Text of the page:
Twitter today shipped an update that adds in-stream video and image previews to the main feed in its iOS, Android and web apps. Previously you would have to tap on links for images via Twitter or video service Vine. Now you can see them right in the feed.Update below.
At this point, the previews will just be for Twitter photos and Vine videos, though we can imagine that expanding to other formats. Not to sound too toot-my-own-horn-ey but this is the way that Twitter has been headed for some time, as I noted late last year.
As for why Twitter is doing this, well there are a few things that jump to mind immediately. First off, it’s aesthetically pleasing — images and videos make the stream look friendlier than a stream of text to new users. Also, it provides an opportunity for advertisers to ensure that you see their media. If they use Twitter’s image hosting and Vine, you’re going to see the visual part of their ads, period. Previously you’d have to tap a link in an ad tweet to see that.
The side-effect of these changes, of course, is to lower the information density of the feed overall when it comes to text. If you ascribe to the “picture is a thousand” words adage, though, perhaps it’s increased a bit. In advance of its IPO, Twitter is in the process of trying to prove its usefulness to users to ensure that its somewhat slow user growth numbers reverse the cycle. One of those efforts is a new breaking-news notification experiment called @eventparrot.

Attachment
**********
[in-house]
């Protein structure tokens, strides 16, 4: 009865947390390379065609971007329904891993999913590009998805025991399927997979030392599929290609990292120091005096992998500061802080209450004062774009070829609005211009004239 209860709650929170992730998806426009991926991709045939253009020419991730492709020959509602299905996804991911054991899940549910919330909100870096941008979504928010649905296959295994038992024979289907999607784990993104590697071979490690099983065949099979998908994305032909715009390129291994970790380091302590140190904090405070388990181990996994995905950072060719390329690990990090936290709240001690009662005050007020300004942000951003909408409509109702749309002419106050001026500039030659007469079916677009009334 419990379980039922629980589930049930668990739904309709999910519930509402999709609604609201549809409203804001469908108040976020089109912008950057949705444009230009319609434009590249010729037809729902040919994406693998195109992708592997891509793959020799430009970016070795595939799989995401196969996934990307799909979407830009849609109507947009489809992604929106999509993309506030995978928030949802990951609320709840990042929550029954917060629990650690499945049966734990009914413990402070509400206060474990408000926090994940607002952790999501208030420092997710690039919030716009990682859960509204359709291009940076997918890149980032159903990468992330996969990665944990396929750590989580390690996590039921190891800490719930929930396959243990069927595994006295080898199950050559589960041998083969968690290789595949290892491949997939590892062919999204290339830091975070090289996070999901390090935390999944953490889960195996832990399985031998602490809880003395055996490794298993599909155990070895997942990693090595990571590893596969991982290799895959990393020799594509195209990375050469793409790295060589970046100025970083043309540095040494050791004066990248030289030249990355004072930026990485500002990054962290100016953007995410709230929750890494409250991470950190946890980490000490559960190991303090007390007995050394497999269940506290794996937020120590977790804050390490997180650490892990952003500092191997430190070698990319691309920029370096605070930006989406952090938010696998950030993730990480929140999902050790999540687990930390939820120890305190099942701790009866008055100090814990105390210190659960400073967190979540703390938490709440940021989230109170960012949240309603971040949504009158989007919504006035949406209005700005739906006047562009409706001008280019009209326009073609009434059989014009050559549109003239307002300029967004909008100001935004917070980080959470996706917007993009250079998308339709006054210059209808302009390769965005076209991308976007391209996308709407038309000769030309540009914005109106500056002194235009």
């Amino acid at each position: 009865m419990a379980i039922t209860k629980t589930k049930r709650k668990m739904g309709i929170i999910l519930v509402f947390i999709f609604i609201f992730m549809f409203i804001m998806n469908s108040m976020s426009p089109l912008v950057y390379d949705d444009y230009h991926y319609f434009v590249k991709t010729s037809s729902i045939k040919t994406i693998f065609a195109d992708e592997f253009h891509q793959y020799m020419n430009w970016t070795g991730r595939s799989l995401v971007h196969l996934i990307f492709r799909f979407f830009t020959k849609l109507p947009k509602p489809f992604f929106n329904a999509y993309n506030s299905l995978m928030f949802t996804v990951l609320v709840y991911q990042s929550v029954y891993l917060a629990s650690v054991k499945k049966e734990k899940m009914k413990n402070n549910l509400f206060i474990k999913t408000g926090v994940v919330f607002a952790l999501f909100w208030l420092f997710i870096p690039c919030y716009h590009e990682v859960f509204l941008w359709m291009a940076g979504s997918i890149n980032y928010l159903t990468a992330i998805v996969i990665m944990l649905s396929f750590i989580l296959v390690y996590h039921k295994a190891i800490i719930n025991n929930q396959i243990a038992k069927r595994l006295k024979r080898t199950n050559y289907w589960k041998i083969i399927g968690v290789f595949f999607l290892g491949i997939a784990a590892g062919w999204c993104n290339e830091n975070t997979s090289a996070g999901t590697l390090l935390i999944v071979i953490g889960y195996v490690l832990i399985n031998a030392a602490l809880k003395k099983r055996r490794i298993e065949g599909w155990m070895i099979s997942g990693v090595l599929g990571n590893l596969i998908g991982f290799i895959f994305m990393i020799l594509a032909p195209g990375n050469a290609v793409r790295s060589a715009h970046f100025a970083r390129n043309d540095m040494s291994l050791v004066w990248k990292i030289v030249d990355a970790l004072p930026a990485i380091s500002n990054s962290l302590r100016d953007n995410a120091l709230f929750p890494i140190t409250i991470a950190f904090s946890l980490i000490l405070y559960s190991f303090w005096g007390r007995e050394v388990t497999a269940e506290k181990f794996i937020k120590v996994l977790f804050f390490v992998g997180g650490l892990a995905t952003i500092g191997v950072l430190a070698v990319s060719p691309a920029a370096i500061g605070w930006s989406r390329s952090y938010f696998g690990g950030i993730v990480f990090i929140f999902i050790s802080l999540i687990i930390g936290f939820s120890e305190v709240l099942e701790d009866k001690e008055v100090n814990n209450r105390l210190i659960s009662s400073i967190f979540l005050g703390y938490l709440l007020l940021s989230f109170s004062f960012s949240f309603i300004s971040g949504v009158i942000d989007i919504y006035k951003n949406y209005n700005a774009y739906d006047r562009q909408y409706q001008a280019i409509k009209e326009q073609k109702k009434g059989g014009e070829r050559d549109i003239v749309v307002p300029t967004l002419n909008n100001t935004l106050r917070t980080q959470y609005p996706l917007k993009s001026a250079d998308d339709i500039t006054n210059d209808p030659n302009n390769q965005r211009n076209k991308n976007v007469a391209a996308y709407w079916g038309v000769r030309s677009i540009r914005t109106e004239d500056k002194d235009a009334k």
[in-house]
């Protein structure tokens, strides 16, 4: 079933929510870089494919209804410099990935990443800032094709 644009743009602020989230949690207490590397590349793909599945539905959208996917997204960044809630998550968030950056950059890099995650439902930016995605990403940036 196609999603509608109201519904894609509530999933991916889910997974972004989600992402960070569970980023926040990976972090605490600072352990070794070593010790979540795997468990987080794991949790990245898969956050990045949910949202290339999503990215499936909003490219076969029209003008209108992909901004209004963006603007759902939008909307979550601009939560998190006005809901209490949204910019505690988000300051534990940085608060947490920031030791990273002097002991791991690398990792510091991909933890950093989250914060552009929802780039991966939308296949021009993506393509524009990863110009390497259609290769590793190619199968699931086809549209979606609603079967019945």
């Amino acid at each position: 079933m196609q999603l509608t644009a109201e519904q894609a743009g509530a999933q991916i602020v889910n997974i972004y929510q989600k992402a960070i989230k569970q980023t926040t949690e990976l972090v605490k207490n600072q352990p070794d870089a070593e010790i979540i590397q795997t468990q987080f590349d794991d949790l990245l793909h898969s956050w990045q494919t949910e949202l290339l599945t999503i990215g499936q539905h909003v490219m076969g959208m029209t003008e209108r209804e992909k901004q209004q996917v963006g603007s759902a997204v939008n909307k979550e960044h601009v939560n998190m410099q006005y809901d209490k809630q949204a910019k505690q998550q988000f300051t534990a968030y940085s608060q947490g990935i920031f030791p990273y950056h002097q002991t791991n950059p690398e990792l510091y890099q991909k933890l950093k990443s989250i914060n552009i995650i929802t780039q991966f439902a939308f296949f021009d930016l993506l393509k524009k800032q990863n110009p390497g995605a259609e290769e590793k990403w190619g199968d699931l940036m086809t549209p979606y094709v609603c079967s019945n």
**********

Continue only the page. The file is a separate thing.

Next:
This update isn’t the big one we’ve been waiting for, with major updates to its TV offerings and more, but rather more of a maintenance release designed to slip in a bunch of features across the app. Note that you can toggle these in-line previews off in the apps (but not Twitter for web) if you wish, at least for now.
The new look for photos and videos is available forTwitter’s Android, iOS and Twitter.com apps.
Update: And here’s what I meant by Twitter advertisers being served by this image expansion feature. As Van Slembrouck notes, Twitter effectively just launched display ads.